AA Travel announced that rush-hour traffic was at a crawl on Tuesday last week because the rambling reptile was causing vehicle obstructions on both the A24 and the A283 coming off the Washington roundabout.
Scores of people took to social media commenting on the incident - and others came forward worried that the wandering reptile could be their lost pet.
Among them was Frances Russell, who lives in Storrington Road, Washington, who was alerted to the drama by her grandaughter Jasmine Divitto.
Jasmine, 22, from Billingshurst, had spotted reports of the tortoise-tumult on Facebook and feared it could be one of her nan Frances’s eight pet tortoises.
“I went round counting them and thought ‘ah, we’ve got one missing’,” said Frances, 71 - who later did a livestock re-count and found all eight present and correct.
“I thought it could have been one of my females who is about seven years old,” said Frances, whose oldest tortoise is a male aged 80 whom Frances bought when she first moved to Horsham 32 years ago.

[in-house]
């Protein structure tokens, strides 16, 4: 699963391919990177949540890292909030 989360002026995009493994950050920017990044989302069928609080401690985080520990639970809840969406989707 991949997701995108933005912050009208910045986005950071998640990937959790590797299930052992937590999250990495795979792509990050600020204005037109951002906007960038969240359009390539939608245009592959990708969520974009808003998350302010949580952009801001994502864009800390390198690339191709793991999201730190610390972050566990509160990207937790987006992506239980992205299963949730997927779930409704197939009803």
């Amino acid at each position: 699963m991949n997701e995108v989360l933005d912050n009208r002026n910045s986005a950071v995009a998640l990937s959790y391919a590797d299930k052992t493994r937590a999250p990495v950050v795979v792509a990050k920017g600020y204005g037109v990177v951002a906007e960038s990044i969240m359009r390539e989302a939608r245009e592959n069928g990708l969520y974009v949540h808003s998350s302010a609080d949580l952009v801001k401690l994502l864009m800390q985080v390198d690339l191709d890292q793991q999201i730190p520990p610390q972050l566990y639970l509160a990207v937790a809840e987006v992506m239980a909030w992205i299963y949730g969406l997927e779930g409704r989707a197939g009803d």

She was relieved when her animal stock-take later revealed that none of the tortoises were missing after all.
Meanwhile, other owners of lost pets were also worried that the road-roaming tortoise could be theirs. One man living near Washington roundabout said his tortoise had gone missing last year and had not been seen since.
Sussex Police said they received a call about the incident at 7.45am last Tuesday but could find no trace of the tortoise when they inspected the area half an hour later.
And the drama ended in mystery when the AA said that although it had received reports of the tortoise on the loose on the A24, no-one had been able to find it.
There was even conjecture that the whole thing might have been a storm in a teacup - and that the ‘tortoise’ could, in fact, have been a deflated football.
Leading animal charity, the Southwater-based RSPCA, said they had no direct reports of a tortoise on the road. A spokesman added:“If anyone spots this tortoise they can contact our hotline on 0300 123 4999.”